Image: A beach in Tuvalu, reinforced with concrete blocks.
By Daphne Rasehei – Emtv Online
Taukelima Finikaso, the Minister for Foreign Affairs for the island state of Tuvalu, says the issues of fiscal burdens for climate change is beyond their reach.
Tuvalu had a bid for a US$100 million flood protection scheme, which was rejected, and was instead granted US$30 million to build banks to protect its inhabitants from rising sea levels.
“We will build the banks, but only where there are houses. This means the rest of our islands are under threat,” said Finikaso.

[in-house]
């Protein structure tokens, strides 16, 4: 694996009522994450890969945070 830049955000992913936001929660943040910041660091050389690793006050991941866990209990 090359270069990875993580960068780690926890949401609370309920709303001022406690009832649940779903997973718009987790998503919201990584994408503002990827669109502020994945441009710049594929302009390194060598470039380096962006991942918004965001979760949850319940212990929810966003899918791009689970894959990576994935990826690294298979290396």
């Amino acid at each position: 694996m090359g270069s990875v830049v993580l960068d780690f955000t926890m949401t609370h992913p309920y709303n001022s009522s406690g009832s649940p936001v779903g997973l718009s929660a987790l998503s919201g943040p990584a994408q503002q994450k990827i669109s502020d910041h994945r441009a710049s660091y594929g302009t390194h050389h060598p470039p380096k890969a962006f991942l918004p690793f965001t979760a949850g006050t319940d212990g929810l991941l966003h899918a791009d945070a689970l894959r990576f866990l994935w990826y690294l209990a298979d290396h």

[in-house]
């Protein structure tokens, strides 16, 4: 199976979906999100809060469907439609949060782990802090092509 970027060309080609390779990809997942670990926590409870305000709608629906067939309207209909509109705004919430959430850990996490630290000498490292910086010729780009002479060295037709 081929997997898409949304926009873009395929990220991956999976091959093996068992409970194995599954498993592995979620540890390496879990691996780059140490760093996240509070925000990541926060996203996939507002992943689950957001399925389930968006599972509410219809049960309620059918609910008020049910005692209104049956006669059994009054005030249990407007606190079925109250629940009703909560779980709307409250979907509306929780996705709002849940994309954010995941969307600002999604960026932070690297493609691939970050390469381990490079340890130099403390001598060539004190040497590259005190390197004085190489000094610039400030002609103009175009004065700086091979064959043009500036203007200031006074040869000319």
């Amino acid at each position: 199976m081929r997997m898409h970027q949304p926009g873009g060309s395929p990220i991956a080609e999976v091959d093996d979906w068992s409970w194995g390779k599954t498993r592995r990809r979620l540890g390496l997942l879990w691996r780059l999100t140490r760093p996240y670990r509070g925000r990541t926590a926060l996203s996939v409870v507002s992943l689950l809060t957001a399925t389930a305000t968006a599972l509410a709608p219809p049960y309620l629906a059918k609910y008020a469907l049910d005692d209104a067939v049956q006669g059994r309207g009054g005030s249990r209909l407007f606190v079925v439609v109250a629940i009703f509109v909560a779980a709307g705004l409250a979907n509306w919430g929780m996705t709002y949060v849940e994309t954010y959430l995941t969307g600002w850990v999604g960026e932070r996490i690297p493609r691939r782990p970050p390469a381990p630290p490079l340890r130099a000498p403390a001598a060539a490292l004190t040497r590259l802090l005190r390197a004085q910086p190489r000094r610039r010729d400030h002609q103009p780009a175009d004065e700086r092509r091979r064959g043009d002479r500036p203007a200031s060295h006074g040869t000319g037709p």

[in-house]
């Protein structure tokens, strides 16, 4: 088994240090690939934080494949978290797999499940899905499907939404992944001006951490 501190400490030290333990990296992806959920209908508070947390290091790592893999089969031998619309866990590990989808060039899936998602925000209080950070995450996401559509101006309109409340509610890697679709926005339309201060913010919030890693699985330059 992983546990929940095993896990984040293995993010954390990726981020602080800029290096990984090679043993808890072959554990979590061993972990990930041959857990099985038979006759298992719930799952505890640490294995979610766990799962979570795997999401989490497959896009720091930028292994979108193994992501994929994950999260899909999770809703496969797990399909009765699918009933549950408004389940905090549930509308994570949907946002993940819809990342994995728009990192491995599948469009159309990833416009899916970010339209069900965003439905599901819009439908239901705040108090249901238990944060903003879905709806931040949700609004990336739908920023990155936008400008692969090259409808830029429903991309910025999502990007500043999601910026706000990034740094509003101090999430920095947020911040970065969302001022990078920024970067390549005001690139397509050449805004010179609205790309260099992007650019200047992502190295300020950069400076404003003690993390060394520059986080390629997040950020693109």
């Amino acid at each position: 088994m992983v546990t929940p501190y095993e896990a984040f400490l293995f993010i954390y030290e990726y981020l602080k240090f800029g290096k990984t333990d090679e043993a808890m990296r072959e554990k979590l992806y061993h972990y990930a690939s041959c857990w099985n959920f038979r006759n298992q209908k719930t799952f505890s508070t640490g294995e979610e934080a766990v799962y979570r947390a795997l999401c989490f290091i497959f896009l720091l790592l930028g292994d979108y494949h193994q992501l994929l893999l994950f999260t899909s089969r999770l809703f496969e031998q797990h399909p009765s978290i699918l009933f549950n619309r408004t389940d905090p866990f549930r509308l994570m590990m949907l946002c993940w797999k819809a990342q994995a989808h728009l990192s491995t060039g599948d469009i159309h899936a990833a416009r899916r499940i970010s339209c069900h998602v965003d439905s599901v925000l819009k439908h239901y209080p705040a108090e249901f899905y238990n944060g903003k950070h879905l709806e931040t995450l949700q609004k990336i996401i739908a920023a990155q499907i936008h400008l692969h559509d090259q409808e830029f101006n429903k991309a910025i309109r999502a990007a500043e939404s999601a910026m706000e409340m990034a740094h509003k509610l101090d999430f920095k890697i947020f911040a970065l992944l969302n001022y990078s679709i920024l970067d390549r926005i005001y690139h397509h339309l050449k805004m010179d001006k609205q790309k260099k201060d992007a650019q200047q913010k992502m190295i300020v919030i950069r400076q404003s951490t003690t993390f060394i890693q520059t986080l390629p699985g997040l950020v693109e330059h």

“The Tuvalu Islands, the Marshall Islands and the Maldives are clearly all vulnerable. But at the moment they do not receive any climate finance. Unlike Jamaica or Senegal,” he added.
The leaders are asking for a way to accelerate the process, as the waves are not waiting for the funding.
Accessing finance through a complex array of multilateral and bilateral mechanisms poses major challenges for Pacific countries.
Though under duress the Tuvaluan’s have maintained their life linked to the sea. A change in sea level is therefore not an abstract risk but a challenging task to everyday life of Tuvaluans.